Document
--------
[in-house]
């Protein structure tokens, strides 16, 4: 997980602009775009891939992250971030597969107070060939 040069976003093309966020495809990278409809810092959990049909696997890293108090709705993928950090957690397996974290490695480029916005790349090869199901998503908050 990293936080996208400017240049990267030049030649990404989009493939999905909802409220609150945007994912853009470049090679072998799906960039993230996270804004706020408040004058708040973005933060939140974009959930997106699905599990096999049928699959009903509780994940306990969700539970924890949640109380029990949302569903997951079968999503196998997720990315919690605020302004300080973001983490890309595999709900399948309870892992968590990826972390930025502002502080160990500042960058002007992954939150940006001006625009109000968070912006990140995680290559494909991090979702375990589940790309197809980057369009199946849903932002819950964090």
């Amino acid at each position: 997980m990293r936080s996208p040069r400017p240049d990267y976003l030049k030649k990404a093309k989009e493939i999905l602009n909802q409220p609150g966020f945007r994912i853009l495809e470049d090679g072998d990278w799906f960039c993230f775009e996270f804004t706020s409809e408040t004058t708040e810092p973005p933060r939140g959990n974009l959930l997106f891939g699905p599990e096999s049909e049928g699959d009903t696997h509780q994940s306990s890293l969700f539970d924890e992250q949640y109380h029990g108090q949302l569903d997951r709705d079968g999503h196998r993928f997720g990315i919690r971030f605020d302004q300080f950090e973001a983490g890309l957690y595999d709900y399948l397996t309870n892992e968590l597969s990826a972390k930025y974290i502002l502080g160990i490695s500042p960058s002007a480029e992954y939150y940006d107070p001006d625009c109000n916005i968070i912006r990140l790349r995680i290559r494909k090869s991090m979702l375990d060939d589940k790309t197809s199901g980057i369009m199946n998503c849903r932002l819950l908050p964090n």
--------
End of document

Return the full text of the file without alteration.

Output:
[in-house]
């Protein structure tokens, strides 16, 4: 997980602009775009891939992250971030597969107070060939 040069976003093309966020495809990278409809810092959990049909696997890293108090709705993928950090957690397996974290490695480029916005790349090869199901998503908050 990293936080996208400017240049990267030049030649990404989009493939999905909802409220609150945007994912853009470049090679072998799906960039993230996270804004706020408040004058708040973005933060939140974009959930997106699905599990096999049928699959009903509780994940306990969700539970924890949640109380029990949302569903997951079968999503196998997720990315919690605020302004300080973001983490890309595999709900399948309870892992968590990826972390930025502002502080160990500042960058002007992954939150940006001006625009109000968070912006990140995680290559494909991090979702375990589940790309197809980057369009199946849903932002819950964090």
């Amino acid at each position: 997980m990293r936080s996208p040069r400017p240049d990267y976003l030049k030649k990404a093309k989009e493939i999905l602009n909802q409220p609150g966020f945007r994912i853009l495809e470049d090679g072998d990278w799906f960039c993230f775009e996270f804004t706020s409809e408040t004058t708040e810092p973005p933060r939140g959990n974009l959930l997106f891939g699905p599990e096999s049909e049928g699959d009903t696997h509780q994940s306990s890293l969700f539970d924890e992250q949640y109380h029990g108090q949302l569903d997951r709705d079968g999503h196998r993928f997720g990315i919690r971030f605020d302004q300080f950090e973001a983490g890309l957690y595999d709900y399948l397996t309870n892992e968590l597969s990826a972390k930025y974290i502002l502080g160990i490695s500042p960058s002007a480029e992954y939150y940006d107070p001006d625009c109000n916005i968070i912006r990140l790349r995680i290559r494909k090869s991090m979702l375990d060939d589940k790309t197809s199901g980057i369009m199946n998503c849903r932002l819950l908050p964090n």